When confronted with horrible, senseless crimes like the massacre of innocent children in Connecticut last week, I find myself turning back to the Daoist classics for reflection. It is not that I find answers in the Daodejing and Zhuangzi. There are no answers, really. Rather, the old books simply remind us of certain enduring truths that circulate around the terrible things that can happen among humans.
The first thing to note, however, is the overwhelming sorrow that descends upon all of us, parents in particular, when confronted with this horrific scene. My heart aches for the families caught up in this maelstrom. I hope they will find a way to absorb and live beyond the grief and loss they now experience.
The needless and violent death of any individual is appalling, of course. But when children are the victims, boys and girls only six or seven years old, the outrage is even more pointed. Their innocence shocks the conscience. Their lives are still so new, so wonderfully open and bright, that we intuitively feel they should be spared the depredations of the adult world. We want to shield them, to give them a chance to grow and learn. And now, for these twenty in Newtown, all that has been shot down. An excerpt from passage 55 of the Daodejing (Lynn translation) gets at the tragedy here:
One who has profoundly internalized virtue is comparable to the infant. Wasps, scorpions, adders, and vipers do not sting or bite him. Fierce animals do not attack him. Birds of prey do not seize him.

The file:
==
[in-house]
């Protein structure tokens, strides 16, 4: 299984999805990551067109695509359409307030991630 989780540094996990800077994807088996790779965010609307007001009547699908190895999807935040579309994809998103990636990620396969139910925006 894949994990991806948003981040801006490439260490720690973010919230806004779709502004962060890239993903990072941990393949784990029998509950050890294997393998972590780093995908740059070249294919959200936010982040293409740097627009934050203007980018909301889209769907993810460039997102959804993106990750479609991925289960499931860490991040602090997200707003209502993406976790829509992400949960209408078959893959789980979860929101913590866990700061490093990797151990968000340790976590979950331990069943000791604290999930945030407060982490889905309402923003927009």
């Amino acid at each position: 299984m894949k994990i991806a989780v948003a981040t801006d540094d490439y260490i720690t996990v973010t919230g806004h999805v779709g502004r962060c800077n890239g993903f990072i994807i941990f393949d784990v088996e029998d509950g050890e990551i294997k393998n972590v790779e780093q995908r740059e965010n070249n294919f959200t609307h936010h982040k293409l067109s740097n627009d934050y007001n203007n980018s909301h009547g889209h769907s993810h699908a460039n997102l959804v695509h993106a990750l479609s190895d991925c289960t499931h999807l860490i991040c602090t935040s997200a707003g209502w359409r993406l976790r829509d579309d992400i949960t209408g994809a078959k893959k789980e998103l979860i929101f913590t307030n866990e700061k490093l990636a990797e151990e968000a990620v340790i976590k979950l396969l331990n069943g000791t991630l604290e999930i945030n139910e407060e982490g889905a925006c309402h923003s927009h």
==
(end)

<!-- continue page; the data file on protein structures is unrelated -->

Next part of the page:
Wang Bi, a third century commentator, expands upon this passage:
The infant is free from craving or desire and so commits no offense against the myriad things. As a result, no poisonous creature commits offense against him. It is because one who has profoundly internalized virtue does not commit offense against others that others do not try to make him lose his wholeness.
The infant, in other words, in her freedom from desires and wants beyond the most elemental, is a model for us all. Much of the pain and suffering of human life, the adders and vipers that bite us, emerge from adult avidity: status, money, power. Young children have not yet learned to want such things. And Daoism holds them up as an ideal, a hint for how adults might make their own lives better.
It is especially cruel, then, when adults violently harm the children who should be resistant to our harms.
Sadly, children come to unnatural deaths all too often, all around the world. It is a consistent and extensive failure of humanity. In the US, however, this failing takes a peculiar form: the prevalence of gun violence. It is a baleful and lethal historical legacy. We, as a society, venerate guns, we seem to worship them, as Gary Wills suggests:
The gun is our Moloch. We sacrifice children to him daily—sometimes, as at Sandy Hook, by directly throwing them into the fire-hose of bullets from our protected private killing machines, sometimes by blighting our children’s lives by the death of a parent, a schoolmate, a teacher, a protector. Sometimes this is done by mass killings (eight this year), sometimes by private offerings to the god (thousands this year).
Daoism immediately sees the terrible folly here: we have taken an unnecessary and inanimate thing and invested it with near magical qualities. And from that has flowed innumerable harms and sorrows. Passage 31 of the Daodejing (Ivanhoe and Van Norden trans.) opens:
Fine weapons are inauspicious instruments; all creatures find them repulsive. And so one who has the Way does not rely upon them.
We don't need guns. They simply make the persistant failures of humanity ever more violent and deadly. They are central to the tragedy of Newtown. And until we learn the lesson of their futility we will unnecessarily repeat the offense of harming and killing those who should be resistant to our harms.